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Hoffmann, R. A wiki for the life sciences where authorship matters. Nature Genetics (2008)

A dominant negative allele of the Escherichia coli uvrD gene encoding DNA helicase II. A biochemical and genetic characterization.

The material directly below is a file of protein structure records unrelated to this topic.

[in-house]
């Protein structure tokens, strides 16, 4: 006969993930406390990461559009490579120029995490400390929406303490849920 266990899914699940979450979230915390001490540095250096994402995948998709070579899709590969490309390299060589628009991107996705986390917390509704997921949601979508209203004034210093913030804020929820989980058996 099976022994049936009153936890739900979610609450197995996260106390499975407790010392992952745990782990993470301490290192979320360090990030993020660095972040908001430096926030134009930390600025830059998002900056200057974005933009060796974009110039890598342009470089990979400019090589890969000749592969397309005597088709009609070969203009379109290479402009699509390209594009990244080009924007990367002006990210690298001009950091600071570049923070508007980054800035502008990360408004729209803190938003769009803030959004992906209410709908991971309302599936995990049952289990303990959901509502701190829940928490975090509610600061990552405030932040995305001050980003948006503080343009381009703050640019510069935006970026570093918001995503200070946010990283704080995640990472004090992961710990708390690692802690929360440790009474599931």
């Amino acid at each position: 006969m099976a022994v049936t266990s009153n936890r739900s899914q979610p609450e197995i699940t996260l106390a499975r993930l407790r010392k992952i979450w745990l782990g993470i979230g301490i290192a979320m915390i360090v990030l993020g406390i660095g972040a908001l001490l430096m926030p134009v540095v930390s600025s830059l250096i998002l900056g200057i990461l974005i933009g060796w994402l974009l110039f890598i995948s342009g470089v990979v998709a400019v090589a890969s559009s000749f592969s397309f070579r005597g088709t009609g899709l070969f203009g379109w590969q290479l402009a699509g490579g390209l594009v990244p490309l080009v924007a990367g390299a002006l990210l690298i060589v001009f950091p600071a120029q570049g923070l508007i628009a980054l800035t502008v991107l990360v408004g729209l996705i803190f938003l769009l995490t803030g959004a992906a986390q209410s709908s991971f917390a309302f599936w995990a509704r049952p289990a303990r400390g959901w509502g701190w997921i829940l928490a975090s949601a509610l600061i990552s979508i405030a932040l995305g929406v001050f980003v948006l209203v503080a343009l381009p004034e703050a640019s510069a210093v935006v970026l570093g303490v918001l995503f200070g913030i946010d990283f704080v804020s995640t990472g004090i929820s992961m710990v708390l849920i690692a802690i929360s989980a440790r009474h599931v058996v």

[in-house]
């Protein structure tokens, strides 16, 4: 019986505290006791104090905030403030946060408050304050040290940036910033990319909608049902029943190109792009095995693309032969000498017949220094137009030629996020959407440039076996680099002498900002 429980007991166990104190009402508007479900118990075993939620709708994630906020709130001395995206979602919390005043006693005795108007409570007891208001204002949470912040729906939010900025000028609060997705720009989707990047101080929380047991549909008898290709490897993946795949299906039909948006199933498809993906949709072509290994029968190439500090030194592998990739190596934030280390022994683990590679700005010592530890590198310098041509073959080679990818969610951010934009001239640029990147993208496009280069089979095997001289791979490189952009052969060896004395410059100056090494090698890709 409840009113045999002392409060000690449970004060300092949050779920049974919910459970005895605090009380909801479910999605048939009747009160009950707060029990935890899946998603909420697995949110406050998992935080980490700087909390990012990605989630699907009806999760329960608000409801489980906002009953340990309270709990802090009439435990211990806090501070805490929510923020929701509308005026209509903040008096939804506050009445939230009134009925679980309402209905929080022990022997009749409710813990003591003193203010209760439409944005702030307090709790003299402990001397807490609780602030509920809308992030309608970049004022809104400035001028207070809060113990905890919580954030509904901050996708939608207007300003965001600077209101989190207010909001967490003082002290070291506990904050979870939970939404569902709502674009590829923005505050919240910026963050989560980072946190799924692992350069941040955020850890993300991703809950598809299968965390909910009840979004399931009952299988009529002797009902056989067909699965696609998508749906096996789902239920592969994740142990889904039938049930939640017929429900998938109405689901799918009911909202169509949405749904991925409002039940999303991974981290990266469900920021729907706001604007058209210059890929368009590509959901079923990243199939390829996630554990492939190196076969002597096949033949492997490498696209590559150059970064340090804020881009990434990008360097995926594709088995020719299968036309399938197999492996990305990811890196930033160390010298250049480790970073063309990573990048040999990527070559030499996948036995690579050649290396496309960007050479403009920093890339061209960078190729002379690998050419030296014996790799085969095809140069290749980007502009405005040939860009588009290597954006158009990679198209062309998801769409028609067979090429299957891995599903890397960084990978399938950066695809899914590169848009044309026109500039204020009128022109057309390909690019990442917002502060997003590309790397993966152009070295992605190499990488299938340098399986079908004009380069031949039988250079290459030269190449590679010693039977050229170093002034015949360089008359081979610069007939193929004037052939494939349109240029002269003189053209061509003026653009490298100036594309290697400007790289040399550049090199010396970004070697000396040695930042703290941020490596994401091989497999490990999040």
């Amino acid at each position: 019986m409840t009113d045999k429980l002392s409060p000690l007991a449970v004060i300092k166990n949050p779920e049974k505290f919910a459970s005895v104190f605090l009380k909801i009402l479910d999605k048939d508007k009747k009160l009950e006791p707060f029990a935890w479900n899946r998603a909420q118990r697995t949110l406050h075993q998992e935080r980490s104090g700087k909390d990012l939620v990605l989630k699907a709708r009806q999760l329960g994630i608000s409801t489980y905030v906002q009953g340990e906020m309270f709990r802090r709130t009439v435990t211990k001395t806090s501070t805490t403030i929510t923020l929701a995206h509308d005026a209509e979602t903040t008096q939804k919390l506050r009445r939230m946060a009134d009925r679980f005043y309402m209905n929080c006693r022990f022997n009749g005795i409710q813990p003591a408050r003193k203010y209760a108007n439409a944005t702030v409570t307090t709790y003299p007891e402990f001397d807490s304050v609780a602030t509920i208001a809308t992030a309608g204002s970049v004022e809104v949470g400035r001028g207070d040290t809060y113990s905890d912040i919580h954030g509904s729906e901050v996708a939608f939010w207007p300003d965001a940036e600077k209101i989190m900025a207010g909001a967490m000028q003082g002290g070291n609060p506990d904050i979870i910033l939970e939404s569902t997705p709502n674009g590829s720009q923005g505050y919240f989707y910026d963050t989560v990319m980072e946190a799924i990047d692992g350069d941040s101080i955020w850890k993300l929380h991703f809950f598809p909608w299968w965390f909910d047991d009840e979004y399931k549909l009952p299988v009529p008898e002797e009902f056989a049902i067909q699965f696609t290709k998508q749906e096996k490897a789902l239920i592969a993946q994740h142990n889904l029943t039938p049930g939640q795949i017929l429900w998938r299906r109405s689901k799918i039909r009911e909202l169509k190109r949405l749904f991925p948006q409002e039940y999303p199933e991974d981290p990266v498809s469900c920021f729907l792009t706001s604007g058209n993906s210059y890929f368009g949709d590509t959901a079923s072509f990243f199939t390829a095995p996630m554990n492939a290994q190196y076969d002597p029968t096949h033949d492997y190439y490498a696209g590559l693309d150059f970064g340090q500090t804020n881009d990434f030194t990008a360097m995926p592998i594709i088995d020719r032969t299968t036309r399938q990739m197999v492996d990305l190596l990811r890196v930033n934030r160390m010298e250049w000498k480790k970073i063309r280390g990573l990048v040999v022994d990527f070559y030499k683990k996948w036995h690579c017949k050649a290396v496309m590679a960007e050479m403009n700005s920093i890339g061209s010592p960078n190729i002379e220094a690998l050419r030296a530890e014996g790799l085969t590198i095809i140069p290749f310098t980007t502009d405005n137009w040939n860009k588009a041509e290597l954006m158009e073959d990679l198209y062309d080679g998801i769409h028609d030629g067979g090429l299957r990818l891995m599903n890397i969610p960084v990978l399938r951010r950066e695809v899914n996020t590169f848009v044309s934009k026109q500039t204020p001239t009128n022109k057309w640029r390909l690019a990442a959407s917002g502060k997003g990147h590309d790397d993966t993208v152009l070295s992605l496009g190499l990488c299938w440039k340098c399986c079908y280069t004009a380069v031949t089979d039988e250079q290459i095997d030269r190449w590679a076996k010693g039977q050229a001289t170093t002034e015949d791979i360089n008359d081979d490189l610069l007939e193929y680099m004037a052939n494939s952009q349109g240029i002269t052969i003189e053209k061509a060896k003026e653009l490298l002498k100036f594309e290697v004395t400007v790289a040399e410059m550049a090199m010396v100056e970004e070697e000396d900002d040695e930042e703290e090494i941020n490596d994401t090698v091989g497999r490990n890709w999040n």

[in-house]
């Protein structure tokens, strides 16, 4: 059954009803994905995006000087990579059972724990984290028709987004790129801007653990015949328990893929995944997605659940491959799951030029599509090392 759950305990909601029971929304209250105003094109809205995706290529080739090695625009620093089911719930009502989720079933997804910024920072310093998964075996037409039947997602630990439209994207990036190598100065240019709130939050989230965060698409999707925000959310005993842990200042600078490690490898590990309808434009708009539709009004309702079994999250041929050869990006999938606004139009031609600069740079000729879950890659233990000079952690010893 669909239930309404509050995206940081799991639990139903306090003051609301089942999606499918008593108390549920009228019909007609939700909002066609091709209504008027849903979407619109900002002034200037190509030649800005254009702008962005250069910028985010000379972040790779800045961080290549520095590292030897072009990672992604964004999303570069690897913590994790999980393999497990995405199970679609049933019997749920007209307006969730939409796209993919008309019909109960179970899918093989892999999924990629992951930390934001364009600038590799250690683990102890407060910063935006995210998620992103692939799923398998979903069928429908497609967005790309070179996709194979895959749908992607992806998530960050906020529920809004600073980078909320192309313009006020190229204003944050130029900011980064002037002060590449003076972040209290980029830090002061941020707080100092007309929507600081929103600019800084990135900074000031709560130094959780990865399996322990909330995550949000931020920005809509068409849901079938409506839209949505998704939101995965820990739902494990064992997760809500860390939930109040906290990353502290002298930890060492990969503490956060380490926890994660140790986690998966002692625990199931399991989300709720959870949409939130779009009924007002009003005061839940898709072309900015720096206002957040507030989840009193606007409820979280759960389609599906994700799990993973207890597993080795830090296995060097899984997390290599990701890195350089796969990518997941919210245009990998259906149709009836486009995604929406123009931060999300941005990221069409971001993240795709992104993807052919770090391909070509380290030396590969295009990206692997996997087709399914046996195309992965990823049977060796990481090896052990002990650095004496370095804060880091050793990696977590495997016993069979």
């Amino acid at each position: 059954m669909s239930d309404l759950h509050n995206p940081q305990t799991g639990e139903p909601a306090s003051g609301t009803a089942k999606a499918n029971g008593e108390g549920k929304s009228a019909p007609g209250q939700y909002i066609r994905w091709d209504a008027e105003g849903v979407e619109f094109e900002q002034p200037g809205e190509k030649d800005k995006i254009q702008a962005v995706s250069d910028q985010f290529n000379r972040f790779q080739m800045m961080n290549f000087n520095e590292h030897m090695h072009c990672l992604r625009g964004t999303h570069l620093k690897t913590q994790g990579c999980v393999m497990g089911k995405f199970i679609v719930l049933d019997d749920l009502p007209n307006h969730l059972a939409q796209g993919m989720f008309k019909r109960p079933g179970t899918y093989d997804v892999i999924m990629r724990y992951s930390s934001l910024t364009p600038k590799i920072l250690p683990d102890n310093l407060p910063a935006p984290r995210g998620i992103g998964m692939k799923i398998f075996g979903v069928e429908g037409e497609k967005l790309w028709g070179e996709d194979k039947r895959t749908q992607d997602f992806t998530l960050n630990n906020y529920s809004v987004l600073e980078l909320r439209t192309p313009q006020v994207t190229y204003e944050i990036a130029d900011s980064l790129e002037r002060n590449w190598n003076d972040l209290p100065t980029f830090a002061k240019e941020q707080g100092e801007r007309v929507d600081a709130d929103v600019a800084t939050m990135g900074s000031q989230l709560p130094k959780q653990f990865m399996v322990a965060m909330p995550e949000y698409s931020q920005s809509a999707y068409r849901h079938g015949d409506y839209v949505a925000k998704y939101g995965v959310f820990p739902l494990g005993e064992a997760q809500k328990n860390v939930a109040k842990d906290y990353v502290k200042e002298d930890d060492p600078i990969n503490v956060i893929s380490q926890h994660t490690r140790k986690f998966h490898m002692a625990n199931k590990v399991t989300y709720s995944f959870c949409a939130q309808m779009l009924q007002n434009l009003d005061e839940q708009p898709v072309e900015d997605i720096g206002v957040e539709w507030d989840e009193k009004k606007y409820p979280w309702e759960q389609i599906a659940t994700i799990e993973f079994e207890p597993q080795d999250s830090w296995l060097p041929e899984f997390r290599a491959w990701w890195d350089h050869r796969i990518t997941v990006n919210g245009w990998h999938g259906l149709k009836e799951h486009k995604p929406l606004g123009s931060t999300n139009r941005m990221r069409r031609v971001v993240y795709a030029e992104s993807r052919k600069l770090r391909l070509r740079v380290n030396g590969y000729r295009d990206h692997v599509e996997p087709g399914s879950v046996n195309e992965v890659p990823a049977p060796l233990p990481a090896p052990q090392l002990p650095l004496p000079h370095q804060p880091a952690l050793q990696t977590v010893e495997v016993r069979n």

A site-specific lysine to methionine mutation has been engineered at the invariant Lys35 residue in the ATPase A binding site of the Escherichia coli uvrD gene encoding DNA helicase II. The mutant protein (UvrDK35M) has been purified to apparent homogeneity and characterized. The kcat for DNA-dependent ATP hydrolysis was less than 0.5% that of the wild-type enzyme with no change in the apparent Km for ATP. No unwinding of partial duplex DNA substrates could be detected using the mutant protein. Moreover, the mutant protein inhibited the unwinding reaction catalyzed by the wild-type protein at ratios of mutant enzyme to wild-type enzyme < 1. We conclude that the K35M mutation renders helicase II catalytically inactive as a DNA helicase with little or no effect on the ability of the enzyme to bind ATP, DNA, or other proteins. In vivo complementation assays indicate that the mutant protein cannot substitute for the wild-type protein in methyl-directed mismatch repair, suggesting that the ATPase and/or helicase activity of helicase II is required in this repair pathway. Additional genetic characterization of the uvrDK35M allele, supplied on a plasmid, suggests that expression of the mutant protein, at levels equivalent to that of the wild-type protein, results in a dominant negative phenotype. Expression of lower levels of the mutant protein, both in the presence and absence of wild-type helicase II, results in a constitutive induction of the cellular SOS response and extensive filamentation of cells. This induction of the SOS response is not due to a defect in methyl-directed mismatch repair. Taken together, these data are consistent with the notion that E. coli helicase II may have a role in DNA replication.[1]


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